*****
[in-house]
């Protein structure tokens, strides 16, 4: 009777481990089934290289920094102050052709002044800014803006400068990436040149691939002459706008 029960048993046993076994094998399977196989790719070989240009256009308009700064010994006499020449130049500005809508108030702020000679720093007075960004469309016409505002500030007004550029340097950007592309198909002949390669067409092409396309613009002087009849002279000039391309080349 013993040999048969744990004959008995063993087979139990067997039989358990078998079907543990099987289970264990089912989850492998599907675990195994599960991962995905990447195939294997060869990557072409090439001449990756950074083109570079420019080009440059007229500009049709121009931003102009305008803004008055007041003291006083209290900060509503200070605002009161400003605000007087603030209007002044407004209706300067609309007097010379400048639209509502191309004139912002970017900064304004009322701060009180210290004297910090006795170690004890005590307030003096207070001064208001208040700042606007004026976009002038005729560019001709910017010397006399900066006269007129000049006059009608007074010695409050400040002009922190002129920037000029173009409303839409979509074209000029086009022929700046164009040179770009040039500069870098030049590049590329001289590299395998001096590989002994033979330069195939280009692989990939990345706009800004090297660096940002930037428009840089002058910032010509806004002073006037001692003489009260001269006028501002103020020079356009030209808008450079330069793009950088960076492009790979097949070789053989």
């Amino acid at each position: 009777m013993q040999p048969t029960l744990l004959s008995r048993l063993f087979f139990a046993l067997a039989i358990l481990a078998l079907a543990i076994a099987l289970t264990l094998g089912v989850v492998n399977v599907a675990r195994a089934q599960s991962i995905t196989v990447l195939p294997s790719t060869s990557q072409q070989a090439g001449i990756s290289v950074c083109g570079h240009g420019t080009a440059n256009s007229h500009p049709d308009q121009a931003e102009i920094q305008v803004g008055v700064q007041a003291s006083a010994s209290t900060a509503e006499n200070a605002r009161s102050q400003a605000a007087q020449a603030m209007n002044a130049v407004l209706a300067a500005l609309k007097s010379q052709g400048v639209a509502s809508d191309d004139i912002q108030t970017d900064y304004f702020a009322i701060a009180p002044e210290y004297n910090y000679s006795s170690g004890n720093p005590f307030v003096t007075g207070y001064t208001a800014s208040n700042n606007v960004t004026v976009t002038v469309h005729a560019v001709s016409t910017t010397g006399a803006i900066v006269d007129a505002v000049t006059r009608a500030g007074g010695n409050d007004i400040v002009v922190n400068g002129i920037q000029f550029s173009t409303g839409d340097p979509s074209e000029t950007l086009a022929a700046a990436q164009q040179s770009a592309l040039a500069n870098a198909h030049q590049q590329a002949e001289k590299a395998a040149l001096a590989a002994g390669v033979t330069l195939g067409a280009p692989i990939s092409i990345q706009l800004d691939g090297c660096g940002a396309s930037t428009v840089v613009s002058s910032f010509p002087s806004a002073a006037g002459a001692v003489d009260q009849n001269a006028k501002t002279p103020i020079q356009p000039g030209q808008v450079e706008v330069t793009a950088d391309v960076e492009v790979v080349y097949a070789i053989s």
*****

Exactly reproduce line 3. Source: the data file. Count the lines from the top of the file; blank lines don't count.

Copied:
């Amino acid at each position: 009777m013993q040999p048969t029960l744990l004959s008995r048993l063993f087979f139990a046993l067997a039989i358990l481990a078998l079907a543990i076994a099987l289970t264990l094998g089912v989850v492998n399977v599907a675990r195994a089934q599960s991962i995905t196989v990447l195939p294997s790719t060869s990557q072409q070989a090439g001449i990756s290289v950074c083109g570079h240009g420019t080009a440059n256009s007229h500009p049709d308009q121009a931003e102009i920094q305008v803004g008055v700064q007041a003291s006083a010994s209290t900060a509503e006499n200070a605002r009161s102050q400003a605000a007087q020449a603030m209007n002044a130049v407004l209706a300067a500005l609309k007097s010379q052709g400048v639209a509502s809508d191309d004139i912002q108030t970017d900064y304004f702020a009322i701060a009180p002044e210290y004297n910090y000679s006795s170690g004890n720093p005590f307030v003096t007075g207070y001064t208001a800014s208040n700042n606007v960004t004026v976009t002038v469309h005729a560019v001709s016409t910017t010397g006399a803006i900066v006269d007129a505002v000049t006059r009608a500030g007074g010695n409050d007004i400040v002009v922190n400068g002129i920037q000029f550029s173009t409303g839409d340097p979509s074209e000029t950007l086009a022929a700046a990436q164009q040179s770009a592309l040039a500069n870098a198909h030049q590049q590329a002949e001289k590299a395998a040149l001096a590989a002994g390669v033979t330069l195939g067409a280009p692989i990939s092409i990345q706009l800004d691939g090297c660096g940002a396309s930037t428009v840089v613009s002058s910032f010509p002087s806004a002073a006037g002459a001692v003489d009260q009849n001269a006028k501002t002279p103020i020079q356009p000039g030209q808008v450079e706008v330069t793009a950088d391309v960076e492009v790979v080349y097949a070789i053989s």